Reality star Snooki and her pal JWoww of MTV's "Jersey Shore" were denied a permit from the mayor's office of Hoboken, N.J., to shoot a spinoff series there.
Dawn Zimmer, the city's Mayor, announced via the Hoboken website that the city has denied the duo's show a film permit to shoot in public locations in Hoboken:
"Based on protecting public safety and quality of life concerns for Hoboken residents, the City has denied a film permit for a spin-off of the 'Jersey Shore' to be filmed in public locations," the post read.
"Please see the attached letters, which explain the reasons for this decision. The applicant has been advised that they do have a right to appeal the Film Commission's decision to the City Council."
The attached letters, containing one from the Mayor and one from the City of Hoboken Local Film Commission, describes "a litany of potential public safety problems associated with such an unstructured production as was proposed," according to cinemablend.com.
The letters also addressed the small size of the city and the problems that could cause if fans decided to track the stars down on each location. Hoboken also prohibits filming in residential areas past 11 p.m., which would pose yet another problem for the production, which proposed a 24-hour filming permit.
The Mayor's decision surprisingly made no mention of denying the show a permit because of its raunchy content, which has caused a lot of stir for MTV and just about every location the cast attempts to visit.
In September, New Jersey Governor Chris Christie blocked a $420,000 tax credit the state had previously approved for the 'Jersey Shore's' production company.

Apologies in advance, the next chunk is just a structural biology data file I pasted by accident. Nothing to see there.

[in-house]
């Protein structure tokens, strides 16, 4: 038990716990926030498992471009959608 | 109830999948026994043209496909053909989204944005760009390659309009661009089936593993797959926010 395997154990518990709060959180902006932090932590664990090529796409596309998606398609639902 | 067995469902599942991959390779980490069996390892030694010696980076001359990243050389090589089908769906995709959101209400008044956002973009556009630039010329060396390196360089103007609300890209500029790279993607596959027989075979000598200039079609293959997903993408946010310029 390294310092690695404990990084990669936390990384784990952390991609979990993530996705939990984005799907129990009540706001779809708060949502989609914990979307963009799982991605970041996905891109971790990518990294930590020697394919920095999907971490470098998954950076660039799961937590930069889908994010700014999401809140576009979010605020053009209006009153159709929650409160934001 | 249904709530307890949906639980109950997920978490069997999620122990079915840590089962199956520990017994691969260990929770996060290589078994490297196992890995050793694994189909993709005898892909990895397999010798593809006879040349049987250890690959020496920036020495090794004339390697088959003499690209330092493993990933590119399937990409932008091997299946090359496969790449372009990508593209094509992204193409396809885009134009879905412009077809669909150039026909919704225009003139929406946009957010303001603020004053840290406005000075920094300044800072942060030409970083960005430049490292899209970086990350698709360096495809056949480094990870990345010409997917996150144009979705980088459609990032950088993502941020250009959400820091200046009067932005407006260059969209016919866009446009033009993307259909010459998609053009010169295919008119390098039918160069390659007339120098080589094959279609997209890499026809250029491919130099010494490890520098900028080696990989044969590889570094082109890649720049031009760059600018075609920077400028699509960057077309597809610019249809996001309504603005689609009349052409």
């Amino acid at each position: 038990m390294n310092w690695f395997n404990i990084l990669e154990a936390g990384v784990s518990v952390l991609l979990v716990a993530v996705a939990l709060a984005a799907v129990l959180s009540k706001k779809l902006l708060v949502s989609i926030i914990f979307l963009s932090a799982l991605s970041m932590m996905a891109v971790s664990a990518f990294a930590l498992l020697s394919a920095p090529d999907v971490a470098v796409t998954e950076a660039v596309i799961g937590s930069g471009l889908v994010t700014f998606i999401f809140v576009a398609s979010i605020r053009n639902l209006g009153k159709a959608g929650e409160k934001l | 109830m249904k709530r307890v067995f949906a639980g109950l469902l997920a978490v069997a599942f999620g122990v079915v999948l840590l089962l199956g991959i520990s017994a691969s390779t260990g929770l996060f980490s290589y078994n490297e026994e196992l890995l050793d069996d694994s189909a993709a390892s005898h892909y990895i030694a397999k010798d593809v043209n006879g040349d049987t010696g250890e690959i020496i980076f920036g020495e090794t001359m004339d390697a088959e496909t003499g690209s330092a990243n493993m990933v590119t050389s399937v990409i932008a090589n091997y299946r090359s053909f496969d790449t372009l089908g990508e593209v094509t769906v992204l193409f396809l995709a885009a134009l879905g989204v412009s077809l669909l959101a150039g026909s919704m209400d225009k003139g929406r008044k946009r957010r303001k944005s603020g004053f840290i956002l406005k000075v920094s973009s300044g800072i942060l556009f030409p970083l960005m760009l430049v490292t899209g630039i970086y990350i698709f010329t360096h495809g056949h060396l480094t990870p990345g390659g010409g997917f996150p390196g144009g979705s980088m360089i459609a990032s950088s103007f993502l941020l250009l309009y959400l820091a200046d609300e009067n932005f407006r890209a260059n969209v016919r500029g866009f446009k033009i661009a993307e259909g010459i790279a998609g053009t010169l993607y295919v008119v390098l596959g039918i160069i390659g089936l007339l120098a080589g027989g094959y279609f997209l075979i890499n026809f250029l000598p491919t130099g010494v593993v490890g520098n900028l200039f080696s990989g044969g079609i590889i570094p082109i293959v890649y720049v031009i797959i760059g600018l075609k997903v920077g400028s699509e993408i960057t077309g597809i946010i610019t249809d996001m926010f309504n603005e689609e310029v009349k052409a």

The governor said in a statement that he was "duty-bound" to see that taxpayers were "not footing a $420,000 bill for a project which does nothing more than perpetuates misconceptions about the state and its citizens."
Other lawmakers, like State Senator Joseph Vitale, praised the Governor's decision.
"It's about the words, and words matter. The words the cast members use to describe Italian-Americans, 'Guido' and others, are no different to me than words used to disparage other ethnic groups or races. It wouldn't be an appropriate use of taxpayer dollars to support that kind of language," Vitale told The New York Times.
Mayor Zimmer also expressed in a letter to Jim Bianco, Head of Productions at 495 Productions that she would not tolerate the company trying to sneak in a shoot without a permit.
"We were extremely surprised to learn during our meeting with you that 495 Productions filmed in public areas without a required film permit in one location."
"Any attempts to film in a manner that is not permitted without a permit will be dealt with immediately and aggressively by the City of Hoboken."